This reminds me of the Sobel/Winters dust up in the first episode of Band of Brother.

"Just take the punishment, Dick, you don't leave the base anyway."

"Your pen, please? Sir, I request trial by court marshal."
 

bsartist618

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ElcaballitoMVP said:
Plot Twist: I am Jim McNally, you Dorito Dinks! It just sucks I decided to take a piss at the worst moment possible. Looks like I'm useless now, which takes the air right out of my balls  sails. 
Is this for real?
 

nighthob

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lambeau said:
So it sounds like Kessler et al instead of going to court to vacate Goodell's decision, will seek relief against him being the arbitrator?
 
That would seem to be the way to go, to forestall the precedent that the Artless Roger gets to act as judge, jury, and executioner.
 

dhellers

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Morgan's Magic Snowplow said:
 
I'm not sure this really washes.  The NFL had already made it a big deal.  They leaked the erroneous report that the balls were >2 psi under regulations and did nothing to correct that misapprehension, they let the narrative build that this was an egregious assault on the integrity of the game, they let a media discussion continue all week in which a fair number of voices were calling for Belichick and/or Brady to be suspended for the Super Bowl.  By doing so, they (a) boxed the Patriots into a corner in that initial week in which the team was forced to respond very forcefully and (b) made it 100% obvious to the Patriots that this was going to be an antagonistic process in which they were unlikely to get a fair hearing and in which none of the Patriots complaints about league conduct would get any traction whatsoever.
 
Once we've arrived at that point, subsequent decisions by the Patriots to offer less than full cooperation weren't going to help matters but the league was likely going to hammer them no matter what given the evidence discussed by the Wells Report. 
 
I don't see any scenario where Tom Brady hands over his cell phone (assume it contains nothing of interest) and McNally does a second interview focuses on his "deflator" text (assume he makes the weight-loss claim) and the league lets the Patriots off with a slap on the wrist because they fully cooperated.  That just doesn't square with the rest of the evidence.
 
This point is crucial, hence the repetition.
 
Imagine that Brady was indeed guilty of disrespectful behavior --having his minions tweak PSI after the refs had checked them. Given that this  is about an inconsequential tweak as exists in football (and anyone who argues otherwise is either indulging in his  inner sock puppet, malevolent, or giddy-stupid), what would a reasonable penalty be?  $25k is what precedent suggests..
 
However, if you are the Pats, you KNOW that precedent can not be assumed. How could you possibly admit guilt; when something harsh -- such as suspension from the super bowl -- was well within the realm of possibility.
 
Hence, the line of argument that the Pats (or Brady) should be punished harshly (for their effrontery in denying their sins) is based on a false premise -- that the admission of guilt would NOT of been used against them (rather than treated magnanimously).
 
BTW: since when is being found guilty (or, more probable than not of being guilty) grounds for being punished for perjury (since you must of lied about your innocence)?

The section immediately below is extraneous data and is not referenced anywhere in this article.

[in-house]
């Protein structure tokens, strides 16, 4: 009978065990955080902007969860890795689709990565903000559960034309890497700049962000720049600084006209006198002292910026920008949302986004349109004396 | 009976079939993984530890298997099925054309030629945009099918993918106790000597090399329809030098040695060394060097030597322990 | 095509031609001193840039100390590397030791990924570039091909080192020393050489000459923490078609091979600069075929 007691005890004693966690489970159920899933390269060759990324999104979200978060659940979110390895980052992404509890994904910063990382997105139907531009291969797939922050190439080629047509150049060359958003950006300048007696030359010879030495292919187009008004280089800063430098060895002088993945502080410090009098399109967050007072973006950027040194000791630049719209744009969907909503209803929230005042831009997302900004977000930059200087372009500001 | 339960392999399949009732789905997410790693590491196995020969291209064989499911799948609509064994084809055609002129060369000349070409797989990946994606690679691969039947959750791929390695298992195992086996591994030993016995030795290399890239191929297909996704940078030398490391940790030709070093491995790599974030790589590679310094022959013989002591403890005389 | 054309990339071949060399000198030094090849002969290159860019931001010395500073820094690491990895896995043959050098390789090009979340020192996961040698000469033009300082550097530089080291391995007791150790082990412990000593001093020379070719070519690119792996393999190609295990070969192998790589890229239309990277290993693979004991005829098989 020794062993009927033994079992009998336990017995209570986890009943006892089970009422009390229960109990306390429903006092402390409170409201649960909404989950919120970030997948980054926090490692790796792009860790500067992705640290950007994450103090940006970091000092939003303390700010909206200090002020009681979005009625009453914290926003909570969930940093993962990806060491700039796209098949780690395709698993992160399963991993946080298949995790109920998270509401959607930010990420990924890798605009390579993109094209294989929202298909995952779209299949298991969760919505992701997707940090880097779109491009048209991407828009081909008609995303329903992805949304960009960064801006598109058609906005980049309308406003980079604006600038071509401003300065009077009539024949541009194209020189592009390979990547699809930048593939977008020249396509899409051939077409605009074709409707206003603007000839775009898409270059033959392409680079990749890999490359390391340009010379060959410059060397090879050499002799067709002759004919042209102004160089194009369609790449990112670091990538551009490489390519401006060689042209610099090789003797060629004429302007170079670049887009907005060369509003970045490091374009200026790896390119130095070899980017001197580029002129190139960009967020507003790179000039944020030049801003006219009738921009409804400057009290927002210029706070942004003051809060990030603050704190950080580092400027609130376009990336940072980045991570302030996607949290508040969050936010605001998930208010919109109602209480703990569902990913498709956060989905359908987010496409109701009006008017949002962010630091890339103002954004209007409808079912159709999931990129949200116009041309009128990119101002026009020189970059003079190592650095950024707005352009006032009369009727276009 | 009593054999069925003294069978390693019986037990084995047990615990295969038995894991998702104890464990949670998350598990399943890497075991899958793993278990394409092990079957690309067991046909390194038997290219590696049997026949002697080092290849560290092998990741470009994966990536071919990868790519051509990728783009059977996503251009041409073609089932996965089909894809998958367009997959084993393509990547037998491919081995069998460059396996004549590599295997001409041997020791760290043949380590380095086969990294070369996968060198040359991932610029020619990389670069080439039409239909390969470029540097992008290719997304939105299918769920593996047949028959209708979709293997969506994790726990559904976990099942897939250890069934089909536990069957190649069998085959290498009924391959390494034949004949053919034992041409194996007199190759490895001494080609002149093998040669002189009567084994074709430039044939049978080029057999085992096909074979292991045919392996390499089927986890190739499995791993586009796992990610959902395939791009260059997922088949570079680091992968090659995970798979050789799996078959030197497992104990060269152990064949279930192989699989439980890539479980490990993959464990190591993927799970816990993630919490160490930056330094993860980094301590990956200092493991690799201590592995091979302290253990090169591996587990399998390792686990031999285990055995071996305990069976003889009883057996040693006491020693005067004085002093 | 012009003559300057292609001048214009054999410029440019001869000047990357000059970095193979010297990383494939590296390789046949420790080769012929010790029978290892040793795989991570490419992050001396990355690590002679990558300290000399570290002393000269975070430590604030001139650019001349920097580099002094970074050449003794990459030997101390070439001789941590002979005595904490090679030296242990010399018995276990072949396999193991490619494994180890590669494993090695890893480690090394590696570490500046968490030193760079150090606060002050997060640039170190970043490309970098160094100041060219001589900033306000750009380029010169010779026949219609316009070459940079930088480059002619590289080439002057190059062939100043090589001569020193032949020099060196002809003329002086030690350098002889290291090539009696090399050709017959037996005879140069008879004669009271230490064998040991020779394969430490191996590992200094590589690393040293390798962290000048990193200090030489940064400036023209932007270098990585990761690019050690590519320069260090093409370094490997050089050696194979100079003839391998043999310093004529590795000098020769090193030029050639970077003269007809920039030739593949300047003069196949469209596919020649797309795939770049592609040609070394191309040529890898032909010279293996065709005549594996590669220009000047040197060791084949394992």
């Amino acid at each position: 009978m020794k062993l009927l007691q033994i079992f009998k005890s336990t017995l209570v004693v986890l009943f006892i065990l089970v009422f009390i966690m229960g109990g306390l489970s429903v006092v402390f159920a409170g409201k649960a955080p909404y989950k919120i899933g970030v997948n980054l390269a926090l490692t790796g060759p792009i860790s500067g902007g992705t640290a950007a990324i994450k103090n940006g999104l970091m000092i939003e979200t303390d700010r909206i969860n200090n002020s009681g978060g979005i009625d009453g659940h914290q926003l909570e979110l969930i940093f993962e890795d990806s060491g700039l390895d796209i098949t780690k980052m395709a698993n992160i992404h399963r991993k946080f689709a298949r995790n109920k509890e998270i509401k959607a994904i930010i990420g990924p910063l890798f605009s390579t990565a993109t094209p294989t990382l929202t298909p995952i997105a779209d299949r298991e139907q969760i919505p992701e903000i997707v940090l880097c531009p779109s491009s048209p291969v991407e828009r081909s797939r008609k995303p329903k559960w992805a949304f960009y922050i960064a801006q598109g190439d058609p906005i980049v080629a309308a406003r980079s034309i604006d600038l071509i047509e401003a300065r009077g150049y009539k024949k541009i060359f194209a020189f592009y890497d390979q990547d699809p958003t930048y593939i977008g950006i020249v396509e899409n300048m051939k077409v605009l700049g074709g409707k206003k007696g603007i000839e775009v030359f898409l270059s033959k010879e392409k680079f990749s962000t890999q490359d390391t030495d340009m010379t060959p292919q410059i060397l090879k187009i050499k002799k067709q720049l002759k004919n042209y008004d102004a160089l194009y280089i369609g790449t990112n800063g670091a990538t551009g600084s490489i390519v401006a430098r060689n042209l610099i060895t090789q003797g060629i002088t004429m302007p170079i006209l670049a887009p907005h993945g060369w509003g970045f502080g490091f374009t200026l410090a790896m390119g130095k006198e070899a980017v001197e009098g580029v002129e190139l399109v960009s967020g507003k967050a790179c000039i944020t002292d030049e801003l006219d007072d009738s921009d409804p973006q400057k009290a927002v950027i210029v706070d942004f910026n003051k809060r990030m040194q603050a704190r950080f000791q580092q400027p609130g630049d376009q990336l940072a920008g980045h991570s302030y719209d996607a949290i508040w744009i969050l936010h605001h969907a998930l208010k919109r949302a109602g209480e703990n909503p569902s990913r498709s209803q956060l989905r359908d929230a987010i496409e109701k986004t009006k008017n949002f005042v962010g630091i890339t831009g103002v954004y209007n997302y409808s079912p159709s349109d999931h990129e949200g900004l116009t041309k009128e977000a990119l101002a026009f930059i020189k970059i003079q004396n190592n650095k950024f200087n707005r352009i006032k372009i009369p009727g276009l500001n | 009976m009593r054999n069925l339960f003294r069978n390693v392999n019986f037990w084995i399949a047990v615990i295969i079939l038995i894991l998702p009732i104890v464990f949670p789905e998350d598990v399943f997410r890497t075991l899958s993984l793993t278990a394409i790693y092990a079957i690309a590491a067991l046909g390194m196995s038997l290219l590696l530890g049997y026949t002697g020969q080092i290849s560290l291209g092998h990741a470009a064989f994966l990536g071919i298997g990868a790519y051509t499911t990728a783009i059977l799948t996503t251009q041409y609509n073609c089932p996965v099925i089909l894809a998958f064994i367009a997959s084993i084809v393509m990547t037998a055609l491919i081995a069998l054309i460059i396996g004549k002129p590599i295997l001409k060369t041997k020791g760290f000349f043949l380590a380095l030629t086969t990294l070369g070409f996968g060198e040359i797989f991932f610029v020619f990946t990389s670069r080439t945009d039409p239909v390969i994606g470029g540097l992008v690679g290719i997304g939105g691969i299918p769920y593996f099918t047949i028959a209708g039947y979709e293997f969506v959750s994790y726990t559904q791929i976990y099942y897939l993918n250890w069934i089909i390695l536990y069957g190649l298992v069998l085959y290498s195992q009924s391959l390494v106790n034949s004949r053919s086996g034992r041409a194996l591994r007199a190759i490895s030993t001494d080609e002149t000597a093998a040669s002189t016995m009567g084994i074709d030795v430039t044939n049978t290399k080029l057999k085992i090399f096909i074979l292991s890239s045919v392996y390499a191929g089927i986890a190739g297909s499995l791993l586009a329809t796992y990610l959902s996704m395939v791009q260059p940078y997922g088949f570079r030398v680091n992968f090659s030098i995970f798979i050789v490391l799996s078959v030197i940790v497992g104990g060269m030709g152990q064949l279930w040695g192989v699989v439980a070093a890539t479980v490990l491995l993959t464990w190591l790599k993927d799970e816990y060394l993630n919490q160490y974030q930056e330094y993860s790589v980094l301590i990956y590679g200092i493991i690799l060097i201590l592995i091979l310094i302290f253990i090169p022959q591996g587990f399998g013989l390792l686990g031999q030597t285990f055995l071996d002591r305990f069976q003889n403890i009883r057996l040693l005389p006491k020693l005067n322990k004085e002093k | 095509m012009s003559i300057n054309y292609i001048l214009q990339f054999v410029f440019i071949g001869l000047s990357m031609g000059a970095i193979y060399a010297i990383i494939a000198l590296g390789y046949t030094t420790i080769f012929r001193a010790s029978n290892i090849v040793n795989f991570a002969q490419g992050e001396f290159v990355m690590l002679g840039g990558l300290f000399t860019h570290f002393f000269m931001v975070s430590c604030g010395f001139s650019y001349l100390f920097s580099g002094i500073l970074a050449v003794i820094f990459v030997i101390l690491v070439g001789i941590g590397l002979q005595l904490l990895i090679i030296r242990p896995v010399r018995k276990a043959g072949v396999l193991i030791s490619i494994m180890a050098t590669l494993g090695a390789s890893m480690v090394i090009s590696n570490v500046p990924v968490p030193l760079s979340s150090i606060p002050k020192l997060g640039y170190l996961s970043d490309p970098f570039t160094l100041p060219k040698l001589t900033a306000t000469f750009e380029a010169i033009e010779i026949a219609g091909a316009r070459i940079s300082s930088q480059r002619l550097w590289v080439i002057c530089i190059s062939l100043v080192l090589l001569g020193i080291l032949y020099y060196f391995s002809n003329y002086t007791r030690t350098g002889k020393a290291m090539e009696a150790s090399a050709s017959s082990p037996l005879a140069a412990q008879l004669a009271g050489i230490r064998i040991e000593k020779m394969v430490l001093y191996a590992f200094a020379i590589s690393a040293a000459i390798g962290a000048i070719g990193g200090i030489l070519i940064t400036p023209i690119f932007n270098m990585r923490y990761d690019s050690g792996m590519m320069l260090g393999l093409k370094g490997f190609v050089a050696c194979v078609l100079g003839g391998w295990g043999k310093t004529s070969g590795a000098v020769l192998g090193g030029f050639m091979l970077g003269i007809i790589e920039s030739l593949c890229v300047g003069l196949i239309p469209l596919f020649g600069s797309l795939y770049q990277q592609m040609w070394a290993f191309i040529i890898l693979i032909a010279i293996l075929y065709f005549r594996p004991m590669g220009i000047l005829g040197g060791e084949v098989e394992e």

BTW2: would it be fair to say that PSI rules are akin to MLB baseball bat rules? For some players a lot of pine tar is good, for others it's not -- but for reasons of yuckiness baseball limits the max coverage of pine tar
(and MLB is actually sane bout this, as they declare that too much pine tar discovered after the fact is NOT grounds for ejection,
http://www.baseball-bats.info/batregulations.php)
 

dcmissle

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nighthob said:
 
That would seem to be the way to go, to forestall the precedent that the Artless Roger gets to act as judge, jury, and executioner.
It's not either/or.
 

joe dokes

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ivanvamp said:
 
Right.  So let's compare….. (and we are pretending here that they have actually demonstrated the Pats did something wrong, which, of course, they haven't come close to doing, but work with me…)
 
[snip]
 
I mean, it's not hard to figure out that what Goodell/Vincent did to the Patriots is completely, utterly, incomprehensibly out of whack, no matter how you slice it.
 
I agree. I asked upthread, if the very same "generally aware" finding was made, and there had been a 25K fine -- as sort of a combination of the ball rules and the Favre fine -- would we be here?
 
It's as though they said, "Jeez, there really isn't much here.  Let's reeeealllly whack them so it looks like there is."
 

Rook05

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Ralphwiggum said:
I'm trying to think of a high-profile, highly paid executive who is more incompetent than Roger Goodell, but I can't come up with any examples.  He and his minions seem to have fucked this thing up in every conceivable way, and then keep fucking up.
 
You would think that at some point the group of billionaires that employ him would get sick and tired of his bullshit, but Kraft himself stood up in front of the world and gave him a vote of confidence less than a year ago.  I don't get it.
I truly hope this becomes the general narrative going forward, and the owners recognize the damage that's this is causing to the league. The league doesn't need dozens of petty violation reporting clogging up every other franchise. Who will want to watch the 2020 NFL draft when only six teams have first rounders?